Who’s the Dawson? And Other Deep Thoughts On Reign, Season 1

A friend of mine has been urging me to watch Reign, a CW teen soap revolving around a heavily fictionalized Mary Queen of Scots and her betrothed, Prince Francis of France, for almost two years now. My response was that of course I would get around to it eventually: “It’s basically everything I want in a TV show: a campy romantic drama with an out-of-control costume department starring familiar faces from the girly movies of my youth.”

Boy, was I right.

(spoilers behind the cut)

Campy romantic drama: check. By the ninth episode of the twenty-two-episode opening season, Mary has had fully three separate royal fiancés. She has survived an attempted rape, a kidnapping, an assassination attempt, an attempted pagan sacrifice, and an attempted poisoning. And that’s not even counting what happens to the other characters, who murder, torture, and betray each other with assiduous inventiveness and astonishing frequency.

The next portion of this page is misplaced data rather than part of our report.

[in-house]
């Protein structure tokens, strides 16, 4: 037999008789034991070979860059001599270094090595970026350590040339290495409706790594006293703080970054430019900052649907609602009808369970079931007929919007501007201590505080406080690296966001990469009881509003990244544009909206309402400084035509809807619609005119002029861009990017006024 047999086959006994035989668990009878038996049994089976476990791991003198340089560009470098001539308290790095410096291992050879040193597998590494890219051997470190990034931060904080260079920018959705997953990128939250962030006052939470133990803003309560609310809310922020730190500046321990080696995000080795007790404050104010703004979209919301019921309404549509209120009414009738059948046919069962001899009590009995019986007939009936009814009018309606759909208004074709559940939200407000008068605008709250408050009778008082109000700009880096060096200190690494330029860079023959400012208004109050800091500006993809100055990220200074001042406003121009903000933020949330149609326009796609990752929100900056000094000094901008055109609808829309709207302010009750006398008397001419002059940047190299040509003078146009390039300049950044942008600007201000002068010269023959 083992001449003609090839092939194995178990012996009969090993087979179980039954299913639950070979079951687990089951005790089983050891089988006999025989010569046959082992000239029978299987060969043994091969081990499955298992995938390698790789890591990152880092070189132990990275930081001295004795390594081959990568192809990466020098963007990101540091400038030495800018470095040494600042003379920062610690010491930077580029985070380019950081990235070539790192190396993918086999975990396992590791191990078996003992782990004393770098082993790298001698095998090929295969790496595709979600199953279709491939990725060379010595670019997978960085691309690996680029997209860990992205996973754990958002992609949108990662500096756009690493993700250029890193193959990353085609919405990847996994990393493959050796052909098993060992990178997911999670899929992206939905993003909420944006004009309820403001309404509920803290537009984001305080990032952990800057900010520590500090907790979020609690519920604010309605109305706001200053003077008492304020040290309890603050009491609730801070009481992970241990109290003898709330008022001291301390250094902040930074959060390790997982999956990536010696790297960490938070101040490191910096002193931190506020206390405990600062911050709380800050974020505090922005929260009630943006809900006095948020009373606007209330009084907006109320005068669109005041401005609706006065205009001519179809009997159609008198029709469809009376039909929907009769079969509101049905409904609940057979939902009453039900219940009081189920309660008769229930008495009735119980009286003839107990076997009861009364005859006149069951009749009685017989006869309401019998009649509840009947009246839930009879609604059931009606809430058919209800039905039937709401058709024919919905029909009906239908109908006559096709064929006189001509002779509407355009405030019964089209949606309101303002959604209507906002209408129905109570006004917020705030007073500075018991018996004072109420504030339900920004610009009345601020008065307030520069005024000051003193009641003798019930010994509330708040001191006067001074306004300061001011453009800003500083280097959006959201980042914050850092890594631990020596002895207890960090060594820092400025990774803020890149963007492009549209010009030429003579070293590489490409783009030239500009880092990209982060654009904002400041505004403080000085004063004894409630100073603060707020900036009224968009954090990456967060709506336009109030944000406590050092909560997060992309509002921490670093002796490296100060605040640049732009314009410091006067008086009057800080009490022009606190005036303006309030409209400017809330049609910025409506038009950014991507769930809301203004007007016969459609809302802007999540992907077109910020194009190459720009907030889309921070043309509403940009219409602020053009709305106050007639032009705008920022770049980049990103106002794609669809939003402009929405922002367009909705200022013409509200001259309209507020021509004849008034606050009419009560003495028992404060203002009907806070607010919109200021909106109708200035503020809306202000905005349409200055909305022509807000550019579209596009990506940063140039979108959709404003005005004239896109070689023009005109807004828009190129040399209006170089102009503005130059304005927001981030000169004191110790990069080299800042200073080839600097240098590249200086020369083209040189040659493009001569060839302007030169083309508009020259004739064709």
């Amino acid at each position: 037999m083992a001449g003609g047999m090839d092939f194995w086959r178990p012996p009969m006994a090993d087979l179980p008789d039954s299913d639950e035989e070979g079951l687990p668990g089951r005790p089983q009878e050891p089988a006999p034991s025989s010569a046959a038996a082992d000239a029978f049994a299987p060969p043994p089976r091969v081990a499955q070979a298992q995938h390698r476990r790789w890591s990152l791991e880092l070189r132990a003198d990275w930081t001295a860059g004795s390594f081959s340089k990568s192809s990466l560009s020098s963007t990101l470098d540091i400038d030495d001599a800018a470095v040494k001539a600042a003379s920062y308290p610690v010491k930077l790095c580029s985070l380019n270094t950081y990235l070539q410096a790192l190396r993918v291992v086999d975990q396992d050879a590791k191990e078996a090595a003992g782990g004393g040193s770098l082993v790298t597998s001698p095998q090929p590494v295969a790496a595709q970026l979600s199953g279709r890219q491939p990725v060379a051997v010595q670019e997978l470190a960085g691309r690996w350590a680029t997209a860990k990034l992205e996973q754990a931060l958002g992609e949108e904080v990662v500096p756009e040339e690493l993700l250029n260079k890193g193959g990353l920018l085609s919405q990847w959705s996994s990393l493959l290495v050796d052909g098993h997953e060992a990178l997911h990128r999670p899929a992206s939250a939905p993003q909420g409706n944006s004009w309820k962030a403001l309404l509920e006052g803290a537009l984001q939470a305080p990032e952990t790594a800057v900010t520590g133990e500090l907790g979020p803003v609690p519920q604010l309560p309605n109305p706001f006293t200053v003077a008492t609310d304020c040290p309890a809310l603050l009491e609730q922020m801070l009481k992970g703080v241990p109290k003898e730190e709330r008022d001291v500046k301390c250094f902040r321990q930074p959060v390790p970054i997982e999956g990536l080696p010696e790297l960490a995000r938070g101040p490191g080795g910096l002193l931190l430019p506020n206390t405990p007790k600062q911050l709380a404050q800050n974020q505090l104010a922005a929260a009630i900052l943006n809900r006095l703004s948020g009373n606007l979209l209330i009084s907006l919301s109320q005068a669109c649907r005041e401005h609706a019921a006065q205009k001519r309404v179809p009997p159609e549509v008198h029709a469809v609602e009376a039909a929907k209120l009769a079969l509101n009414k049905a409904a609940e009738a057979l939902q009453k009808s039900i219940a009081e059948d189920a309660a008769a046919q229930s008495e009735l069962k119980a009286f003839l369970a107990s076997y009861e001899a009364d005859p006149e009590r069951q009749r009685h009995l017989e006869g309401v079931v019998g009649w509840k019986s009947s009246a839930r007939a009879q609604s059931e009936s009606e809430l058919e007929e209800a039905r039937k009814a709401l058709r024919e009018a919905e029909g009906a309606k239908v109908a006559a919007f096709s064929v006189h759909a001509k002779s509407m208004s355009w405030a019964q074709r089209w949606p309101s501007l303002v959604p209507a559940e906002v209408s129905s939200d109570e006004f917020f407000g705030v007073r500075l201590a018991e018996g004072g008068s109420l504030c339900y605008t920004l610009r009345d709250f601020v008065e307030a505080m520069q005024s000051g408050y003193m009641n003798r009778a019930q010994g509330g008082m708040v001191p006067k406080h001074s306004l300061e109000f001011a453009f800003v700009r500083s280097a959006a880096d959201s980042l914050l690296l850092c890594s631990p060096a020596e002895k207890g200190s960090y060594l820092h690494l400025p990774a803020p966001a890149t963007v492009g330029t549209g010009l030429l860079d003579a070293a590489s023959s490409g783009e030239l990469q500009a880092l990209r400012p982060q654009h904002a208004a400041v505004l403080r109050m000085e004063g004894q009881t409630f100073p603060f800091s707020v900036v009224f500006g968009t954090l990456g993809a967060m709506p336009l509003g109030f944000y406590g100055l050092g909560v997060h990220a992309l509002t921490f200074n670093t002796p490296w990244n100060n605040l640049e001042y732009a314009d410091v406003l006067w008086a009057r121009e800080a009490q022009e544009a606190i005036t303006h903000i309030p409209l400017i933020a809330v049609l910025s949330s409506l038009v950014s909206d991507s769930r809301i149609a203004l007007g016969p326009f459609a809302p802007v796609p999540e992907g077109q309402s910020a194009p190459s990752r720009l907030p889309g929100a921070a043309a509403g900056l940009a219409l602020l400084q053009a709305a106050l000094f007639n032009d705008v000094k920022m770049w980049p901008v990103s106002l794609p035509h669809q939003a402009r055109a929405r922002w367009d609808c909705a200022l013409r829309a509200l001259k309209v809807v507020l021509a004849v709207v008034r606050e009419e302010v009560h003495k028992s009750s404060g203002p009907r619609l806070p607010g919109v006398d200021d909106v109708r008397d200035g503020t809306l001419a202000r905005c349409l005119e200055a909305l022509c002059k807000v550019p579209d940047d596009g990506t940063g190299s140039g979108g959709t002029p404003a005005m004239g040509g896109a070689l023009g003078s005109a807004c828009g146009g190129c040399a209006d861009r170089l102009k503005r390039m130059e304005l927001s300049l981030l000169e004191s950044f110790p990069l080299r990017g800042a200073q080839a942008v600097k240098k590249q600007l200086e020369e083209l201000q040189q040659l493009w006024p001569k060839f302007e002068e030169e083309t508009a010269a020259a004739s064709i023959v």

Out-of-control costume department: CHECK. In some episodes, Mary and her “ladies” and Queen Catherine de’ Medici (Prince Francis’s mother) are wearing what essentially passes for a serious attempt at mimicking Elizabethan gowns. Other times, Mary waltzes around with shoulder cutouts and weird modernist patterns, looking basically like she picked the foofiest dress at a Barney’s clearance sale.

Mary in a traditional, long, white, lace dress, with Francis hugging her from behind.

Totally normal…

Mary in a blue satin gown in a field, with Francis next to her.

Also normal…

Mary in a velvet black dress with a keyhole neckline.

Then there’s this, with the sheath silhouette and keyhole neckline, like, is she someone’s not-very-famous wife at the 2007 Oscars?